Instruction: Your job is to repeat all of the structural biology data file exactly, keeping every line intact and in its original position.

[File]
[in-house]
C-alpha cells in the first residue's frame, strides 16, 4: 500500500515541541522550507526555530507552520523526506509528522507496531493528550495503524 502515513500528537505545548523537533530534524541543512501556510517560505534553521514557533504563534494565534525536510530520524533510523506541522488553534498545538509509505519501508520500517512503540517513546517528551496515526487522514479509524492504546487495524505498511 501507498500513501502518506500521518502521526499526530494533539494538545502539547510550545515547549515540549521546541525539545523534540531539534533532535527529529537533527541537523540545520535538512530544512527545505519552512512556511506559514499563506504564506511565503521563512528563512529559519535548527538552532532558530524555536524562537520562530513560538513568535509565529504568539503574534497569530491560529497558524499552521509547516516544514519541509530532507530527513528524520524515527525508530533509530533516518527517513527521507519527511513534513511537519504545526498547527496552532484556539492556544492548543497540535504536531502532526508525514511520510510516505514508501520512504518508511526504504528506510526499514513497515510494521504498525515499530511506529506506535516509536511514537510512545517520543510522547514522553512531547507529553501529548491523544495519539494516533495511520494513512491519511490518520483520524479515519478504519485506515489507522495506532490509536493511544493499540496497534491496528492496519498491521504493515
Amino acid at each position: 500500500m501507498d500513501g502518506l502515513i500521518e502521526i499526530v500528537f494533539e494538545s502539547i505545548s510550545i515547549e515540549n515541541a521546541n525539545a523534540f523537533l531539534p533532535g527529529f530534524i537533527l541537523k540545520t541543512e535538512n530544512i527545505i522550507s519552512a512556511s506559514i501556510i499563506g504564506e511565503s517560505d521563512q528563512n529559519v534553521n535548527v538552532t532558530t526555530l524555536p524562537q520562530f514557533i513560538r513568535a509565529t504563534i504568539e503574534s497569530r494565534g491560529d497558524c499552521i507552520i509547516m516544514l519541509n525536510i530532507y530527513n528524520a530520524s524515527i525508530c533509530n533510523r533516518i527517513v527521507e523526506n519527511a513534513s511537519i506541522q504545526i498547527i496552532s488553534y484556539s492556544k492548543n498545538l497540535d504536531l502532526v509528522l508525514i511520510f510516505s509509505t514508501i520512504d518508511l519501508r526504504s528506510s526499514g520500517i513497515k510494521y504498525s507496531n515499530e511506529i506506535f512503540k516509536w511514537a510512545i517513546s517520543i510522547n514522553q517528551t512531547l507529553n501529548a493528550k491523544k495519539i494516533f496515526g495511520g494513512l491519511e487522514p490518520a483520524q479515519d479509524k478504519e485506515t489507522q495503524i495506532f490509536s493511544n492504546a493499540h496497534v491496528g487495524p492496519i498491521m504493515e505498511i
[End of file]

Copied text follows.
[in-house]
C-alpha cells in the first residue's frame, strides 16, 4: 500500500515541541522550507526555530507552520523526506509528522507496531493528550495503524 502515513500528537505545548523537533530534524541543512501556510517560505534553521514557533504563534494565534525536510530520524533510523506541522488553534498545538509509505519501508520500517512503540517513546517528551496515526487522514479509524492504546487495524505498511 501507498500513501502518506500521518502521526499526530494533539494538545502539547510550545515547549515540549521546541525539545523534540531539534533532535527529529537533527541537523540545520535538512530544512527545505519552512512556511506559514499563506504564506511565503521563512528563512529559519535548527538552532532558530524555536524562537520562530513560538513568535509565529504568539503574534497569530491560529497558524499552521509547516516544514519541509530532507530527513528524520524515527525508530533509530533516518527517513527521507519527511513534513511537519504545526498547527496552532484556539492556544492548543497540535504536531502532526508525514511520510510516505514508501520512504518508511526504504528506510526499514513497515510494521504498525515499530511506529506506535516509536511514537510512545517520543510522547514522553512531547507529553501529548491523544495519539494516533495511520494513512491519511490518520483520524479515519478504519485506515489507522495506532490509536493511544493499540496497534491496528492496519498491521504493515
Amino acid at each position: 500500500m501507498d500513501g502518506l502515513i500521518e502521526i499526530v500528537f494533539e494538545s502539547i505545548s510550545i515547549e515540549n515541541a521546541n525539545a523534540f523537533l531539534p533532535g527529529f530534524i537533527l541537523k540545520t541543512e535538512n530544512i527545505i522550507s519552512a512556511s506559514i501556510i499563506g504564506e511565503s517560505d521563512q528563512n529559519v534553521n535548527v538552532t532558530t526555530l524555536p524562537q520562530f514557533i513560538r513568535a509565529t504563534i504568539e503574534s497569530r494565534g491560529d497558524c499552521i507552520i509547516m516544514l519541509n525536510i530532507y530527513n528524520a530520524s524515527i525508530c533509530n533510523r533516518i527517513v527521507e523526506n519527511a513534513s511537519i506541522q504545526i498547527i496552532s488553534y484556539s492556544k492548543n498545538l497540535d504536531l502532526v509528522l508525514i511520510f510516505s509509505t514508501i520512504d518508511l519501508r526504504s528506510s526499514g520500517i513497515k510494521y504498525s507496531n515499530e511506529i506506535f512503540k516509536w511514537a510512545i517513546s517520543i510522547n514522553q517528551t512531547l507529553n501529548a493528550k491523544k495519539i494516533f496515526g495511520g494513512l491519511e487522514p490518520a483520524q479515519d479509524k478504519e485506515t489507522q495503524i495506532f490509536s493511544n492504546a493499540h496497534v491496528g487495524p492496519i498491521m504493515e505498511i